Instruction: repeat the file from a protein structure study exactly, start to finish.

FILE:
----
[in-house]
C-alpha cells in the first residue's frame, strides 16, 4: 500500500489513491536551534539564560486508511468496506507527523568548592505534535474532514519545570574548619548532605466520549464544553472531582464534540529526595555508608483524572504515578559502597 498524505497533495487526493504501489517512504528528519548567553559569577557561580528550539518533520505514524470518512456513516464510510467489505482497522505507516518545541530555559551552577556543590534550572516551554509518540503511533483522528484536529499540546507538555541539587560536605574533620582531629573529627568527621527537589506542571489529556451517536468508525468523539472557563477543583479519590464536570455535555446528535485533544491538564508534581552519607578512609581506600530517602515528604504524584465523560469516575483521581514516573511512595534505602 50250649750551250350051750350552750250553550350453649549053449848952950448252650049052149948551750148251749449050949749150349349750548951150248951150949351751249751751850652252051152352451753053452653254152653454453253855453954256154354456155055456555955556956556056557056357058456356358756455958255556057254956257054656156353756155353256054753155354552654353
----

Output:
[in-house]
C-alpha cells in the first residue's frame, strides 16, 4: 500500500489513491536551534539564560486508511468496506507527523568548592505534535474532514519545570574548619548532605466520549464544553472531582464534540529526595555508608483524572504515578559502597 498524505497533495487526493504501489517512504528528519548567553559569577557561580528550539518533520505514524470518512456513516464510510467489505482497522505507516518545541530555559551552577556543590534550572516551554509518540503511533483522528484536529499540546507538555541539587560536605574533620582531629573529627568527621527537589506542571489529556451517536468508525468523539472557563477543583479519590464536570455535555446528535485533544491538564508534581552519607578512609581506600530517602515528604504524584465523560469516575483521581514516573511512595534505602 50250649750551250350051750350552750250553550350453649549053449848952950448252650049052149948551750148251749449050949749150349349750548951150248951150949351751249751751850652252051152352451753053452653254152653454453253855453954256154354456155055456555955556956556056557056357058456356358756455958255556057254956257054656156353756155353256054753155354552654353